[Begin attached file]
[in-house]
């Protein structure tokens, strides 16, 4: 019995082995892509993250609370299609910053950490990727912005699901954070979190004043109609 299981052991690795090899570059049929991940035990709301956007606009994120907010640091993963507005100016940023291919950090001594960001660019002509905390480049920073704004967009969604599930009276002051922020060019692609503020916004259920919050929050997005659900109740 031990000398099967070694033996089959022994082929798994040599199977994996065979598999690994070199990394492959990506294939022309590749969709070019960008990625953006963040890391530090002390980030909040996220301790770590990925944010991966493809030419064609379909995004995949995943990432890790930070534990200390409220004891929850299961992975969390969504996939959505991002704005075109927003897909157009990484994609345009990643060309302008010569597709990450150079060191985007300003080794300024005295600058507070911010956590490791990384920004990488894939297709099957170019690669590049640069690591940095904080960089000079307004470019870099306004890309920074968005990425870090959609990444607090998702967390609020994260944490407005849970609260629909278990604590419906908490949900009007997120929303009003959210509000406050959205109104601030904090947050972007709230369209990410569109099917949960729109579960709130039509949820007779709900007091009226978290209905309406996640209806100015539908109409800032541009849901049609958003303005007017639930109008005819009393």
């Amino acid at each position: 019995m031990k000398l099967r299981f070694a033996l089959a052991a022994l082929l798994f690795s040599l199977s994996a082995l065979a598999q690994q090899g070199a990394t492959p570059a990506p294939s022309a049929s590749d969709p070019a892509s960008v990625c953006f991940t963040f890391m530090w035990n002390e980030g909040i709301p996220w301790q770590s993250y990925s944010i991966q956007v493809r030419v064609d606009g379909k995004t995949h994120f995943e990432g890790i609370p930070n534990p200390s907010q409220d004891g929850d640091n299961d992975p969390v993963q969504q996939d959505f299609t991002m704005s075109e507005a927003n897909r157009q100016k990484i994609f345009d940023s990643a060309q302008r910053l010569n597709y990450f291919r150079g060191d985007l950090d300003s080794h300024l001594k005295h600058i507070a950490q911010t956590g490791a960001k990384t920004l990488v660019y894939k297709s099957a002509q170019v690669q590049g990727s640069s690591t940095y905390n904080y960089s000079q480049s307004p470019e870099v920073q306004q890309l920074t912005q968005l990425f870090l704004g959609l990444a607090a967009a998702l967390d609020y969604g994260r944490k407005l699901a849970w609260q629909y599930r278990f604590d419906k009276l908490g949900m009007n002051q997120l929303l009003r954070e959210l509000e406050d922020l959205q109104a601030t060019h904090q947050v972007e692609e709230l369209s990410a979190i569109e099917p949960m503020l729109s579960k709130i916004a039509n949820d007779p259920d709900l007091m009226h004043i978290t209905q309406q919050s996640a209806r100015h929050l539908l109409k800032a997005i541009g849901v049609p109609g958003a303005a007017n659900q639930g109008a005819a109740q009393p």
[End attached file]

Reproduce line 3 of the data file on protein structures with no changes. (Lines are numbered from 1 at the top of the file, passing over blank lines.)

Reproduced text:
């Amino acid at each position: 019995m031990k000398l099967r299981f070694a033996l089959a052991a022994l082929l798994f690795s040599l199977s994996a082995l065979a598999q690994q090899g070199a990394t492959p570059a990506p294939s022309a049929s590749d969709p070019a892509s960008v990625c953006f991940t963040f890391m530090w035990n002390e980030g909040i709301p996220w301790q770590s993250y990925s944010i991966q956007v493809r030419v064609d606009g379909k995004t995949h994120f995943e990432g890790i609370p930070n534990p200390s907010q409220d004891g929850d640091n299961d992975p969390v993963q969504q996939d959505f299609t991002m704005s075109e507005a927003n897909r157009q100016k990484i994609f345009d940023s990643a060309q302008r910053l010569n597709y990450f291919r150079g060191d985007l950090d300003s080794h300024l001594k005295h600058i507070a950490q911010t956590g490791a960001k990384t920004l990488v660019y894939k297709s099957a002509q170019v690669q590049g990727s640069s690591t940095y905390n904080y960089s000079q480049s307004p470019e870099v920073q306004q890309l920074t912005q968005l990425f870090l704004g959609l990444a607090a967009a998702l967390d609020y969604g994260r944490k407005l699901a849970w609260q629909y599930r278990f604590d419906k009276l908490g949900m009007n002051q997120l929303l009003r954070e959210l509000e406050d922020l959205q109104a601030t060019h904090q947050v972007e692609e709230l369209s990410a979190i569109e099917p949960m503020l729109s579960k709130i916004a039509n949820d007779p259920d709900l007091m009226h004043i978290t209905q309406q919050s996640a209806r100015h929050l539908l109409k800032a997005i541009g849901v049609p109609g958003a303005a007017n659900q639930g109008a005819a109740q009393p």